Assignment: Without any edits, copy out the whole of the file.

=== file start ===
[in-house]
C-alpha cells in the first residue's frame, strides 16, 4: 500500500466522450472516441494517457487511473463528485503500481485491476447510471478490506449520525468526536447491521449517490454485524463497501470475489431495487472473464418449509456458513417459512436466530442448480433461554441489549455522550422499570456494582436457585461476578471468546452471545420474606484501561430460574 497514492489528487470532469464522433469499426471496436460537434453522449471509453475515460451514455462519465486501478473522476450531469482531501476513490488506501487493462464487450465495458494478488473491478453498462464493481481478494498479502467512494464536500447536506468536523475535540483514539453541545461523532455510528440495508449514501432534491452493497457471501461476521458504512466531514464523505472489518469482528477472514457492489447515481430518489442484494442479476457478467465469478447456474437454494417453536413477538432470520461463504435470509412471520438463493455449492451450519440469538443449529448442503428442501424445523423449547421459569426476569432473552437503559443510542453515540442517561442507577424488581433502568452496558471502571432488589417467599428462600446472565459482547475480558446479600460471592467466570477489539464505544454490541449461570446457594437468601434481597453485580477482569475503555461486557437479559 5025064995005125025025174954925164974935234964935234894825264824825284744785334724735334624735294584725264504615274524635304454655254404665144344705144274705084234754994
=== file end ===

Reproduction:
[in-house]
C-alpha cells in the first residue's frame, strides 16, 4: 500500500466522450472516441494517457487511473463528485503500481485491476447510471478490506449520525468526536447491521449517490454485524463497501470475489431495487472473464418449509456458513417459512436466530442448480433461554441489549455522550422499570456494582436457585461476578471468546452471545420474606484501561430460574 497514492489528487470532469464522433469499426471496436460537434453522449471509453475515460451514455462519465486501478473522476450531469482531501476513490488506501487493462464487450465495458494478488473491478453498462464493481481478494498479502467512494464536500447536506468536523475535540483514539453541545461523532455510528440495508449514501432534491452493497457471501461476521458504512466531514464523505472489518469482528477472514457492489447515481430518489442484494442479476457478467465469478447456474437454494417453536413477538432470520461463504435470509412471520438463493455449492451450519440469538443449529448442503428442501424445523423449547421459569426476569432473552437503559443510542453515540442517561442507577424488581433502568452496558471502571432488589417467599428462600446472565459482547475480558446479600460471592467466570477489539464505544454490541449461570446457594437468601434481597453485580477482569475503555461486557437479559 5025064995005125025025174954925164974935234964935234894825264824825284744785334724735334624735294584725264504615274524635304454655254404665144344705144274705084234754994